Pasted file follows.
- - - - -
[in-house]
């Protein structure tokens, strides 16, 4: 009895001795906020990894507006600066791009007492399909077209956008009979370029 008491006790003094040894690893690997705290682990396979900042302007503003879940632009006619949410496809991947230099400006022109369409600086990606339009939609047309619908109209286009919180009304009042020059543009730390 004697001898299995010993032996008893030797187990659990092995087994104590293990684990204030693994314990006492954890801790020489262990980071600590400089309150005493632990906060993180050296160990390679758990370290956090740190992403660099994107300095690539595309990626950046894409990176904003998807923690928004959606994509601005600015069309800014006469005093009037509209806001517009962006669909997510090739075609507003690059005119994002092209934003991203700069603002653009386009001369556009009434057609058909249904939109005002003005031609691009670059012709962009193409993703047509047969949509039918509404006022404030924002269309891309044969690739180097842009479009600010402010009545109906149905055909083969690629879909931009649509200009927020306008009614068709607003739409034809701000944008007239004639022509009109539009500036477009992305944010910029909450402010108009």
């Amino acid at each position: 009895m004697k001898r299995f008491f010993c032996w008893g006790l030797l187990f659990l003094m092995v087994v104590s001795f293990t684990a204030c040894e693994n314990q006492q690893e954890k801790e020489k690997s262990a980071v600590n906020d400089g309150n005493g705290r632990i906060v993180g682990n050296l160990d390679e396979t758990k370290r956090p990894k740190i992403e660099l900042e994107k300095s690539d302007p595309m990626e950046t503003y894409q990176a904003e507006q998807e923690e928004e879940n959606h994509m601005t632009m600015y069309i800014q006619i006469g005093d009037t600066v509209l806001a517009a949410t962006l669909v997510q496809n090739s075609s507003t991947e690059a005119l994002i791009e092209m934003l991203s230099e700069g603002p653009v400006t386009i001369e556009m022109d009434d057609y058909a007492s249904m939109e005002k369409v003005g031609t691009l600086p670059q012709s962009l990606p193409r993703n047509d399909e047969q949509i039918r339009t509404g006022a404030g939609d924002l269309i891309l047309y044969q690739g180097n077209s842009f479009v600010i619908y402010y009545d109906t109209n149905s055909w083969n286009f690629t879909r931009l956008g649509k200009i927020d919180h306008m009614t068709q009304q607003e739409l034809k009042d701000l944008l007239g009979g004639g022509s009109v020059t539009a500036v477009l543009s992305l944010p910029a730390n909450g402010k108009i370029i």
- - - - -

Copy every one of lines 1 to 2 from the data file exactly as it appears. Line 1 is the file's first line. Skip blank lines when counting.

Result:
[in-house]
């Protein structure tokens, strides 16, 4: 009895001795906020990894507006600066791009007492399909077209956008009979370029 008491006790003094040894690893690997705290682990396979900042302007503003879940632009006619949410496809991947230099400006022109369409600086990606339009939609047309619908109209286009919180009304009042020059543009730390 004697001898299995010993032996008893030797187990659990092995087994104590293990684990204030693994314990006492954890801790020489262990980071600590400089309150005493632990906060993180050296160990390679758990370290956090740190992403660099994107300095690539595309990626950046894409990176904003998807923690928004959606994509601005600015069309800014006469005093009037509209806001517009962006669909997510090739075609507003690059005119994002092209934003991203700069603002653009386009001369556009009434057609058909249904939109005002003005031609691009670059012709962009193409993703047509047969949509039918509404006022404030924002269309891309044969690739180097842009479009600010402010009545109906149905055909083969690629879909931009649509200009927020306008009614068709607003739409034809701000944008007239004639022509009109539009500036477009992305944010910029909450402010108009």